World Radio Day and its Cultural Impact in the World
Today, February 13, World Radio Day was commemorated and in honor of this, it is important to briefly review the history of one of the media with the greatest cultural impact in the world. This day has been celebrated since 2012, when it was declared by UNESCO and has been given a different theme each year; this year, in particular, it was celebrated under the slogan “Radio And Peace”.
The birth of the media
Radio is a popular media of massive communication whose use dates back to the end of the 19th century, its popularity, however, exploded in the 1920s and since then it has been an indispensable tool in the daily lives of many people.
Radio was invented by the Italian Guglielmo Marconi in 1895. Marconi had studied wireless telegraphy (i.e. without the need for wires) and developed a system for transmitting signals through the air. In 1895, he transmitted a message over a distance of a few kilometers and subsequently increased the distance to cross the Atlantic in 1901.
The commercial use of radio began to develop in the 1910s, when some companies began broadcasting music and news programs. The popularity of radio grew rapidly, and by 1920 it was estimated that there were more than 500 radio stations in the United States alone.
The radio saving lives
From the beginning, radio has been used to communicate important messages, including distress calls. One of the most famous was the S.O.S launched by the Titanic in 1912, which was unexpectedly picked up by radio amateurs.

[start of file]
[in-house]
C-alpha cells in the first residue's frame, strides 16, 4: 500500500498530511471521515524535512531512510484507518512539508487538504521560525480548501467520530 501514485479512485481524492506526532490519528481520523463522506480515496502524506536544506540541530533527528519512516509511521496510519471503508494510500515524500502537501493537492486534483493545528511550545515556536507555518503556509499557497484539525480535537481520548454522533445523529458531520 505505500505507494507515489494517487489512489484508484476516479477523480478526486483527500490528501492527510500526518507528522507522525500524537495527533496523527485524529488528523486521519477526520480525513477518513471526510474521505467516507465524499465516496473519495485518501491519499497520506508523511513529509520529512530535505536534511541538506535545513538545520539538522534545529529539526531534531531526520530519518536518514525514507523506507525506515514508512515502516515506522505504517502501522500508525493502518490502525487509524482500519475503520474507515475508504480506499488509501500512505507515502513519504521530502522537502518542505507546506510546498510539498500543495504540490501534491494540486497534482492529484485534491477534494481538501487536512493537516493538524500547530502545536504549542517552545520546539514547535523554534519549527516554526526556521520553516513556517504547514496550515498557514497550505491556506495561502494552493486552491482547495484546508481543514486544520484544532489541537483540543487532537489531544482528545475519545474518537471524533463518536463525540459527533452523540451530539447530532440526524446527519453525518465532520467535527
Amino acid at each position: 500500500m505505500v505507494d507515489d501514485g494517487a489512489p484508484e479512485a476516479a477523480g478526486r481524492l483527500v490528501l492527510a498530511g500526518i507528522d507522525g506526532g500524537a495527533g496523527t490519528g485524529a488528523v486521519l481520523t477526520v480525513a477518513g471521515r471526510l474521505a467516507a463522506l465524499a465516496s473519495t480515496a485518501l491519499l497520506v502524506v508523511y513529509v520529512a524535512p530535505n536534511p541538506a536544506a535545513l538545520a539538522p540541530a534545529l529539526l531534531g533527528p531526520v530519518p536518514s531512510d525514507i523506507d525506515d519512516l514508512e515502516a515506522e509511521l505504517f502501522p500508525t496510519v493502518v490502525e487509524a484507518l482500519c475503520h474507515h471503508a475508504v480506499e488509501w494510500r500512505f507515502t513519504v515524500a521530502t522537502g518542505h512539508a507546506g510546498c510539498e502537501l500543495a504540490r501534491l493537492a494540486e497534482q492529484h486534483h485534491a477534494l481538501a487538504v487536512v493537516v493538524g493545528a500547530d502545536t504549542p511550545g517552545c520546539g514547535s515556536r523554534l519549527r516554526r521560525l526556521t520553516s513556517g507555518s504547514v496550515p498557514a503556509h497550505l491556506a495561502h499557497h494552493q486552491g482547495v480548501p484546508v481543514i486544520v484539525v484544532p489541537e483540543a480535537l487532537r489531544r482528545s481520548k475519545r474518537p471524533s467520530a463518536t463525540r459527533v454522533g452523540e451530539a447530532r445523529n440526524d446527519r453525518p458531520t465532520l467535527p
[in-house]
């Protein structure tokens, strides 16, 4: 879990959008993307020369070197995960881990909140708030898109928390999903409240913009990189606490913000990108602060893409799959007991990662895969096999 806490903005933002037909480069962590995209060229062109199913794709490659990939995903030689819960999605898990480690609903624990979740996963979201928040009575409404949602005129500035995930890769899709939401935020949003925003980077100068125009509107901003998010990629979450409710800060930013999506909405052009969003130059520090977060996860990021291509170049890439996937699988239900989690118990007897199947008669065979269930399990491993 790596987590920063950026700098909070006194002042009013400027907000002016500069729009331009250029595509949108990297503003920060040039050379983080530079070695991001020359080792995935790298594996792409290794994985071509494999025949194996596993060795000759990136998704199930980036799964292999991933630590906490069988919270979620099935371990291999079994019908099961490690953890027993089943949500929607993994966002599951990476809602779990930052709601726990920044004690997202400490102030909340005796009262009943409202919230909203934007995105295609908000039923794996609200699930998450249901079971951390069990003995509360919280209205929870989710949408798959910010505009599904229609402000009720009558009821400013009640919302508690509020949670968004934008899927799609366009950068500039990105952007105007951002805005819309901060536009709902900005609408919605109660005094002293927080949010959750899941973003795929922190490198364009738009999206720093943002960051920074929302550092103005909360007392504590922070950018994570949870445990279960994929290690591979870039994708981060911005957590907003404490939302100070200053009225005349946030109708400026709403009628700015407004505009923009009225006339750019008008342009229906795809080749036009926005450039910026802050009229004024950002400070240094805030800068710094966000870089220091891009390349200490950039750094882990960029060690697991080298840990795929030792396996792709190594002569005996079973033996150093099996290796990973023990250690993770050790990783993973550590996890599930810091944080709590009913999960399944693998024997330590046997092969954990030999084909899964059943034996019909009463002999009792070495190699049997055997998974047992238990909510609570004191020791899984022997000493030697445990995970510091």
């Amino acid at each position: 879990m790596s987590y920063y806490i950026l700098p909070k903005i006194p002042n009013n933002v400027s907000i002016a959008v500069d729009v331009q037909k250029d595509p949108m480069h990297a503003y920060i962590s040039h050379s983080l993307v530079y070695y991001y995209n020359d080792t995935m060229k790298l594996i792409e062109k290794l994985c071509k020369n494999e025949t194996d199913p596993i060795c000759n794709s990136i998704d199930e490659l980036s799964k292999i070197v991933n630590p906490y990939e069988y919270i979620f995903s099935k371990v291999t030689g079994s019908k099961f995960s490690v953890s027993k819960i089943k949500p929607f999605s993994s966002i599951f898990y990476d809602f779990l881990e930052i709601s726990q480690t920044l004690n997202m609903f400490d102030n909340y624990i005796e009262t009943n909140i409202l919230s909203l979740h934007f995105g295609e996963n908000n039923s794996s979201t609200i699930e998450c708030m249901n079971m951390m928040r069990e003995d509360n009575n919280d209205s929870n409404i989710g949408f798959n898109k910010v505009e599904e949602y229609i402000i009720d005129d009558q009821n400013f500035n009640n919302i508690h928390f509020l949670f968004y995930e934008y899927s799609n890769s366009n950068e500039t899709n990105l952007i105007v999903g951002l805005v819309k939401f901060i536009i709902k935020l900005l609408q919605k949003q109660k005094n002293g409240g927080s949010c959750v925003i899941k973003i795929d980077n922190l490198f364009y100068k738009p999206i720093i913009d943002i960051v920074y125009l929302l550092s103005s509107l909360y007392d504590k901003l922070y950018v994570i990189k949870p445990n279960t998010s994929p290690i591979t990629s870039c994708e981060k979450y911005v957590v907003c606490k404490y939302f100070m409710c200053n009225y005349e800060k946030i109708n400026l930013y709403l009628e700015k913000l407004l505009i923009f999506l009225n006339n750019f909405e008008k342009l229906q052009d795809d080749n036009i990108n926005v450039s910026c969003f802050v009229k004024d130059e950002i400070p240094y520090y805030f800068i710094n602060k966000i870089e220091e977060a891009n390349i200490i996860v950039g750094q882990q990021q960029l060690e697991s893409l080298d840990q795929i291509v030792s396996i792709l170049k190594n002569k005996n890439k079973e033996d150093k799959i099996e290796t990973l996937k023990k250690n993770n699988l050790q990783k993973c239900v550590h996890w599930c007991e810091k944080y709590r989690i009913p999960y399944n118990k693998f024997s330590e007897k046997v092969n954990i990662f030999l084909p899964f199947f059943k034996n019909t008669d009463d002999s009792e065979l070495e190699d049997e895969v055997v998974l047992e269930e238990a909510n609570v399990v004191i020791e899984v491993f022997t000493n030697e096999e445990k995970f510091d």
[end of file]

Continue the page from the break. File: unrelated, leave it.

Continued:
Although during the two world wars this medium was of vital importance, during the Second World War, radio played a very important role in the dissemination of information and in the morale of the troops and the population in general.
In Costa Rica
The history of radio in Costa Rica begins in the 1920s, when the first radio stations were established in the country. However, experimentation with radio in the country had already begun in the 1910s, when Professor Fidel Tristán sent a message from the Colegio Superior de Señoritas to the Escuela Normal in Heredia (approximately 12 kilometers away).
The first radio station in Costa Rica (and Latin America) was “La Voz de Costa Rica”, founded in 1921 by the now-meritorious Armando Céspedes. The station broadcast music and news programs and quickly became a popular medium among Costa Ricans in the Central Valley.
Throughout the 1930s and 1940s, radio in Costa Rica continued to evolve and adapt to technological changes. It was in 1950 when the arrival of television in the country marked the real competition for radio stations, which even so have been able to cope successfully. Adapting and surviving also to changes such as compact discs or streaming services.
In conclusion, radio has had a significant impact on culture worldwide since its emergence and has been, since then, the most important medium for the dissemination of music, entertainment, news, politics and the preservation of culture. And by adapting daily to new changes, rather than being undermined or disappearing, radio has managed to remain an important medium for communication and information dissemination in today’s society.
Omar Rodríguez for Sensorial Sunsets